Gotta scout them all
Dragon Quest Monsters: Joker 2, from Square Enix, is a spin off from the popular Dragon Quest games in which the player is challenged to collect monsters and use them to fight other monsters as they head for the Monster Scout Challenge and attempt to become the very best Monster Scout they can be.
The player begins as a Monster Scout wannabe, with dreams of becoming the best, but without a monster to their name. Stowing away on an airship headed towards the famed Monster scout Challenge, the player is discovered just before the airship crashes on a mysterious island. The rest of the passengers are lost and it comes down to the player, complete with the only monster left on the airship, to explore the island, find the other passengers and perhaps collect a few extra monsters for their team.
Realistically, that is pretty much all that the story has to offer. Side quests will be offered during the journey, that give a bit of variety and direction. But the largest part of the game will be spent fighting and trying to convince monsters to join your team and fight on your behalf.
Some of you may have noticed at this point that there are some similarities to a popular pocket monster collecting game. It is true to say that the games are very similar, but Joker 2 has a few fundamental differences that improve on the formula set by Pokemon.
Perhaps the most noticeable difference is that Joker 2 is actually 3D. This makes quite the difference in terms of gameplay, as the player can easily avoid conflicts with wandering monsters just by walking around them. But it also makes quite a difference in the way that the game looks. Everything looks really nice on the small screen and it makes the game feel more “up to date”. The controls take into account the added necessity of controlling the camera by applying the shoulder buttons to move the camera around the player and tilting the view up or down can be achieved by pressing B and either up or down on the d-pad. At times the camera does get a little fiddly, especially in tight spaces, but overall it works very well.
The player will be able to see various wild monsters roaming in the distance and walking up to them will instigate a battle. Battles work by facing off the players monsters, up to a team of three, against the wild monsters. They then take it in turns to fight, use items, flee or scout. Scouting is how the player convinces wild monsters to join their team, and involves the monsters basically showing off how impressive they are. This displays a percentage chance of the monster joining the team, with the percentage increasing if the monster has already been weakened in combat. Annoyingly, quite often the monster you are attempting to capture will become “offended” and bring an end to the players chance of scouting it.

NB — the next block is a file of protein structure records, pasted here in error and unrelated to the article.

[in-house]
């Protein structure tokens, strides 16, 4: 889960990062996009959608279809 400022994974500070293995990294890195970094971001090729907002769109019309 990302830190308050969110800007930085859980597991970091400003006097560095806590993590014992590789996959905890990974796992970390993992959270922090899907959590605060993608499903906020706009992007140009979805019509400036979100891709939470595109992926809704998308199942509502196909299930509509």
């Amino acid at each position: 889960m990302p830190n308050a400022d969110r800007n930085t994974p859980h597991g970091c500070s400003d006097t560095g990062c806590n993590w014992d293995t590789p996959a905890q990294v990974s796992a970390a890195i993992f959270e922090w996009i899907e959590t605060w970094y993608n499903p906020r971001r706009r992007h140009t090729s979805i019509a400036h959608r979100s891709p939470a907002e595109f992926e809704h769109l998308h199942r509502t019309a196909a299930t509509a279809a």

Doing battle will award all of the monsters in the active team, whether they actually fought or not, with experience which allows the monsters to level up and become more powerful. Every so often the monsters will be awarded with points that they can spend on new attacks or skills, giving the player more control over how their monsters evolve. There are over 300 monsters to collect in the game, most of which will be familiar to players of the other Dragon Quest games, with the iconic Slimes being encountered very early in the game.
Things get even more interesting later in the game once the player begins synthesising their monsters, combining two monsters to make one unique and much more powerful creature. synthesis cannot begin until the parent monsters have reached level 10 and the resulting monsters will inherit some of the skills from the parents, but be dropped down to level one for the grinding process to begin again.
Which is perhaps the biggest flaw of Joker 2, the constant grinding. Such a huge amount of time will be spent fighting monsters to gain experience and level up, that things can get a little stale. Whilst the grinding could be forgiven if there were plenty of other distractions in the game, sadly the most interesting parts of the game are reliant on teh grinding, so players that want to advance and get the most out of Joker 2 had better develop a fondness for constantly battling monsters for experience.
There are some decent multiplayer features to be found in the game. Tag Mode allows player to try and capture monsters from other peoples games. This is not just limited to Joker 2, but also Dragon Quest VI and IX can offer up some new monsters. There are also multiplayer battles to be had over wifi, giving the player the chance to really be the best.
Much like the popular Pokemon games, Dragon Quest Monsters: Joker 2 will still get under your skin and drive you on to be the best. In many ways, the game feels like a more mature version of Pokemon. Sure, the monsters are kind of silly (Beware the Muddy Hands), but the features and even the way that the game looks seem to be more grown up. Being more mature does come with a negative side though, in that the game feels like more hard work and just not as much fun.
If you are a Pokemon fan, have played the previous Joker game or just fancy collecting monsters, Joker 2 can and will give you hours of entertainment. It doesn’t quite have the appeal, or the polish, of the Pokemon games. But it comes pretty damn close and as such is certainly worth picking up.